MODELING OF WATER AVAILABILITY IN THE SOUTHERN COMPANY FOOTPRINT

Partners: Southern Co

Key researchers: Brian Bledsoe and Tim Stephens

Project description: The southeast U.S. is widely perceived as a water-rich region, yet recent droughts, highly variable streamflows, and rapidly growing demands for water have revealed vulnerabilities and the potential for widespread water scarcity. Additionally, recent studies suggest that the magnitude of low flows may be decreasing across the region. Power plants are fundamentally dependent upon reliable supplies of water for a variety of critical processes in electric power production. For example, water surface elevations during minimum river flows must remain above operational thresholds for plant intakes, and instantaneous streamflow must exceed required cooling water withdrawal rates. These risks could be exacerbated by projected increases in water and power demands across the region. Previous studies of regional water scarcity and vulnerability have been carried out at a very large scale and do not provide a clear assessment of differences in vulnerability among watersheds and river segments in the regions. Accordingly, there is a need to evaluate trends in low flows and the vulnerability of thermoelectric power production to water availability at a scale relevant to operational planning and decision-making. We analyze streamflow records at 340 gage locations across the South Atlantic hydrologic unit of Mississippi, Alabama, Georgia, and northern Florida to evaluate trends in low flows over the last century. Low flows are defined as the annual minimum seven-day mean streamflow (minimum Q7), and trends are identified utilizing the Mann-Kendall trend test. Decreasing trends in the magnitude of low flows and an increasing trend in the frequency of low flows are identified at approximately 80% of gage locations (Figure ES.1). Statistically significant trends are identified at approximately 30% of the locations analyzed with the vast majority of the other gages also having downward trends. The rate of decrease in the magnitude of low flows appears to be greater over the last 25 years compared to longer time periods. Statistical tests also indicate that a large portion of trends in the magnitude of low flows occur as an abrupt shift around 1975, consistent with national-scale studies of trends in streamflow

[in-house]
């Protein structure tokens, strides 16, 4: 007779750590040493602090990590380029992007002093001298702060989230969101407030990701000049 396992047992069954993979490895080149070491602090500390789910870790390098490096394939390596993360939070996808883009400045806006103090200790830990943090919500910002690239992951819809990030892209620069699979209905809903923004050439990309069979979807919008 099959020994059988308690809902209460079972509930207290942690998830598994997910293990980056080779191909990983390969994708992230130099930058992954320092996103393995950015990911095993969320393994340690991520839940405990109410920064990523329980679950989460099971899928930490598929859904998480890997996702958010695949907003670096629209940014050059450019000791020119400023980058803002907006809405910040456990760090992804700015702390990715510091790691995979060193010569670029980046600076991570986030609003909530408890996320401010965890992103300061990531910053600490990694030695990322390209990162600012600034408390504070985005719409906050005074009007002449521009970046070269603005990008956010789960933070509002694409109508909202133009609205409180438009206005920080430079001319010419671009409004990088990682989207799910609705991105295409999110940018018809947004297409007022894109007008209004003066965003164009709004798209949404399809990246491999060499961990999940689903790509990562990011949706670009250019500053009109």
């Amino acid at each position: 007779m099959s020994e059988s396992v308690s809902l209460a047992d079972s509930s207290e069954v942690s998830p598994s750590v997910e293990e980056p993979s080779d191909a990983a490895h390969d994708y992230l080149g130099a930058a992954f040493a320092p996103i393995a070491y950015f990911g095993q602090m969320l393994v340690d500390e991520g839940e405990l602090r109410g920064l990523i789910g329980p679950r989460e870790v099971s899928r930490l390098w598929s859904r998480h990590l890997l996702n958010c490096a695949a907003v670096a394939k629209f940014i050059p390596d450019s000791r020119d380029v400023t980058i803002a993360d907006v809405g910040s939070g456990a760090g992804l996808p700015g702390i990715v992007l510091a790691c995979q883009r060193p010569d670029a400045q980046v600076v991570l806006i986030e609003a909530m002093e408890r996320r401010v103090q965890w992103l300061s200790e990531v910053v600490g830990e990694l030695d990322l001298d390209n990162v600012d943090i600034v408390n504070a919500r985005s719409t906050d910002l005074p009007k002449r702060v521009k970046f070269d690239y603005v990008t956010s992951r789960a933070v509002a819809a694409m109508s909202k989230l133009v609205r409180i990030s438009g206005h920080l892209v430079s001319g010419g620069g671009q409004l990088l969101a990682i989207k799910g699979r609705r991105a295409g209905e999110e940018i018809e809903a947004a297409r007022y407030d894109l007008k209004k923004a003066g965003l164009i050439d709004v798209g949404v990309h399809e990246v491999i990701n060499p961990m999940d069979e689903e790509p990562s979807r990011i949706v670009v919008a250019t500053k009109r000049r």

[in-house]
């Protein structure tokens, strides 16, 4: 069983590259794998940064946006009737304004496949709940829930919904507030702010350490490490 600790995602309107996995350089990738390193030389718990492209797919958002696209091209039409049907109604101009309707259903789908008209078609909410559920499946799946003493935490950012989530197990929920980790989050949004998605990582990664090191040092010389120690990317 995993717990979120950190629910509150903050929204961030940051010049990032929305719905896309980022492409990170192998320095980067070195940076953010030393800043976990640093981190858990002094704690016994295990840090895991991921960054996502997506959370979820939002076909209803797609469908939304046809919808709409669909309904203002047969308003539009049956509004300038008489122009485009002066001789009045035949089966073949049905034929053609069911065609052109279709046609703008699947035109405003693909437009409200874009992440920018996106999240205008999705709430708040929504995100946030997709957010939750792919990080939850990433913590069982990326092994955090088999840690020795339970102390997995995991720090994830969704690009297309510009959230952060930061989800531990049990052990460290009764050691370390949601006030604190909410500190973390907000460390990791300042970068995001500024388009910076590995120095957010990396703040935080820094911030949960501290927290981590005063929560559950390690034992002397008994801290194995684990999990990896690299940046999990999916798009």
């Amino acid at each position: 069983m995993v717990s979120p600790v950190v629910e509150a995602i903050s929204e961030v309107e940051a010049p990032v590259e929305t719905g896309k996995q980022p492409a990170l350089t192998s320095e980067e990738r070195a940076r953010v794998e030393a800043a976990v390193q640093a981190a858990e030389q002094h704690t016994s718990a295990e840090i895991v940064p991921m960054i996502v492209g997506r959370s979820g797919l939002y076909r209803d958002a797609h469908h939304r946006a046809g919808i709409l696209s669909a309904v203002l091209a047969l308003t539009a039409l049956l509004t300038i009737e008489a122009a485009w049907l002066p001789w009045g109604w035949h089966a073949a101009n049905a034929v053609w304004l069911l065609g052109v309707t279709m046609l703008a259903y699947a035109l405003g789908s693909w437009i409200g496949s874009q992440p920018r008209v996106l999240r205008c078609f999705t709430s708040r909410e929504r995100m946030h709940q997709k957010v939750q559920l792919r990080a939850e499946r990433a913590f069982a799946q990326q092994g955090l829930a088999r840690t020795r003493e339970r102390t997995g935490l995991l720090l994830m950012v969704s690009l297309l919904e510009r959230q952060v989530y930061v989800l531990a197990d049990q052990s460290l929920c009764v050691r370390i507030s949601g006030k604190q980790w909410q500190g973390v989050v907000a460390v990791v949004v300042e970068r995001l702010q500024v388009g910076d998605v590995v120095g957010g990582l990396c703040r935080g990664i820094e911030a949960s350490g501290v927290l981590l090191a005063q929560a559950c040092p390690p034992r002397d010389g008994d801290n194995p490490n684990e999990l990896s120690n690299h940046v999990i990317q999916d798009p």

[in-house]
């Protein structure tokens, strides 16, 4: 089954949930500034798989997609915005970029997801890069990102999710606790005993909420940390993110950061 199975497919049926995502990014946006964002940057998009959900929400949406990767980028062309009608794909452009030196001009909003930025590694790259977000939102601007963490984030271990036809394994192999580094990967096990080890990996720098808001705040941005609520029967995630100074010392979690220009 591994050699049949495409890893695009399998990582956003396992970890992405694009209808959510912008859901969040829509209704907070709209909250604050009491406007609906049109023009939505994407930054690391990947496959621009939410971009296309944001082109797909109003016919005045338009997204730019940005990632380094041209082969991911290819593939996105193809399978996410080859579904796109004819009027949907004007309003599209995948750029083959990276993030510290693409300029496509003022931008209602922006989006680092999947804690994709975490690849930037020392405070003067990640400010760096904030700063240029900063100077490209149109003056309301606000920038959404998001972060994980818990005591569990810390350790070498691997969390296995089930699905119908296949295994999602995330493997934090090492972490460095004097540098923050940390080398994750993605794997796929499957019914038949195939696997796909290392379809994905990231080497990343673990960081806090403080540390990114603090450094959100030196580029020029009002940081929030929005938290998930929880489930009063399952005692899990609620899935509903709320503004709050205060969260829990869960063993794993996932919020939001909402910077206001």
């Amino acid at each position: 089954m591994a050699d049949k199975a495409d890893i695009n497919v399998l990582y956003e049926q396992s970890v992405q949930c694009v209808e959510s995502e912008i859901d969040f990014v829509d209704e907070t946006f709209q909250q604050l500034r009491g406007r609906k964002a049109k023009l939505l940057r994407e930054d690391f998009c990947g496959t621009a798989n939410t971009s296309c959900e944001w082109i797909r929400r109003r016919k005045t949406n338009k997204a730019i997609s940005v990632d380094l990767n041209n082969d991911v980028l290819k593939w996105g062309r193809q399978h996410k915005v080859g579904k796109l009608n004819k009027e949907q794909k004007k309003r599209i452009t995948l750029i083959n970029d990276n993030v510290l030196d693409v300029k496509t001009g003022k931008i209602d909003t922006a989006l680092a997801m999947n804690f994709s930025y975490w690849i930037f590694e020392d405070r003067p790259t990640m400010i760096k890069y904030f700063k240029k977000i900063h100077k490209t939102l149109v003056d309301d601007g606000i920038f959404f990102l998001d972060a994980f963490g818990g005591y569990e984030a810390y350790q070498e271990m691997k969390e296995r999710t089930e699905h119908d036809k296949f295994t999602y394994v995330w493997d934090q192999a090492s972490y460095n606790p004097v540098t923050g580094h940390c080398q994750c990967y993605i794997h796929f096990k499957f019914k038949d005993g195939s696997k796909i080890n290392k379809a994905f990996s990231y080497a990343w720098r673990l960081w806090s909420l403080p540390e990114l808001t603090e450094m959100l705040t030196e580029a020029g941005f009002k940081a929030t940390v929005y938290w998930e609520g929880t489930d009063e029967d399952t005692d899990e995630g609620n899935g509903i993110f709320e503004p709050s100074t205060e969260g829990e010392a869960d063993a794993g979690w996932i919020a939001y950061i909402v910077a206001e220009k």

Project goal: To evaluate trends in low flows and the vulnerability of thermoelectric power production to water availability at a scale relevant to operational planning and decision-making.

Project status/outcomes: Complete